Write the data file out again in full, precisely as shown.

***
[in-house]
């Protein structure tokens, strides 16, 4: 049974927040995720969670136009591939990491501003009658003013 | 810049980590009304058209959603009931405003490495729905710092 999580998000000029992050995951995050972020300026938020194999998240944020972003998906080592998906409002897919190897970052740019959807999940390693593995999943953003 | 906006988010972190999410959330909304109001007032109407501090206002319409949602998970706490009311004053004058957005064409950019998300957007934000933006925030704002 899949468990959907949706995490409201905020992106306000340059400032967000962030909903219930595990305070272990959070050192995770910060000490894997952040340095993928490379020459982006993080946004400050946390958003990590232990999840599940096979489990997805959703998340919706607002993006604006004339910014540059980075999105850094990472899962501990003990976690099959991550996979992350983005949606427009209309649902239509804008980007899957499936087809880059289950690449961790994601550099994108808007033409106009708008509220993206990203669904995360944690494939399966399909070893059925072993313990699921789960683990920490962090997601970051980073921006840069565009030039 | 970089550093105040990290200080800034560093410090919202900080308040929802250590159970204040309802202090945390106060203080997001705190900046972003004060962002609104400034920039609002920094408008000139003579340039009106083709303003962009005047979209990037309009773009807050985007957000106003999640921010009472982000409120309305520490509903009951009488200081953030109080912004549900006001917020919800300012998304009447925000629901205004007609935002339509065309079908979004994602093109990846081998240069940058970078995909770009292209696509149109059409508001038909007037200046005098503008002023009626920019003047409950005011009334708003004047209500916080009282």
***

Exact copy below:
[in-house]
């Protein structure tokens, strides 16, 4: 049974927040995720969670136009591939990491501003009658003013 | 810049980590009304058209959603009931405003490495729905710092 999580998000000029992050995951995050972020300026938020194999998240944020972003998906080592998906409002897919190897970052740019959807999940390693593995999943953003 | 906006988010972190999410959330909304109001007032109407501090206002319409949602998970706490009311004053004058957005064409950019998300957007934000933006925030704002 899949468990959907949706995490409201905020992106306000340059400032967000962030909903219930595990305070272990959070050192995770910060000490894997952040340095993928490379020459982006993080946004400050946390958003990590232990999840599940096979489990997805959703998340919706607002993006604006004339910014540059980075999105850094990472899962501990003990976690099959991550996979992350983005949606427009209309649902239509804008980007899957499936087809880059289950690449961790994601550099994108808007033409106009708008509220993206990203669904995360944690494939399966399909070893059925072993313990699921789960683990920490962090997601970051980073921006840069565009030039 | 970089550093105040990290200080800034560093410090919202900080308040929802250590159970204040309802202090945390106060203080997001705190900046972003004060962002609104400034920039609002920094408008000139003579340039009106083709303003962009005047979209990037309009773009807050985007957000106003999640921010009472982000409120309305520490509903009951009488200081953030109080912004549900006001917020919800300012998304009447925000629901205004007609935002339509065309079908979004994602093109990846081998240069940058970078995909770009292209696509149109059409508001038909007037200046005098503008002023009626920019003047409950005011009334708003004047209500916080009282």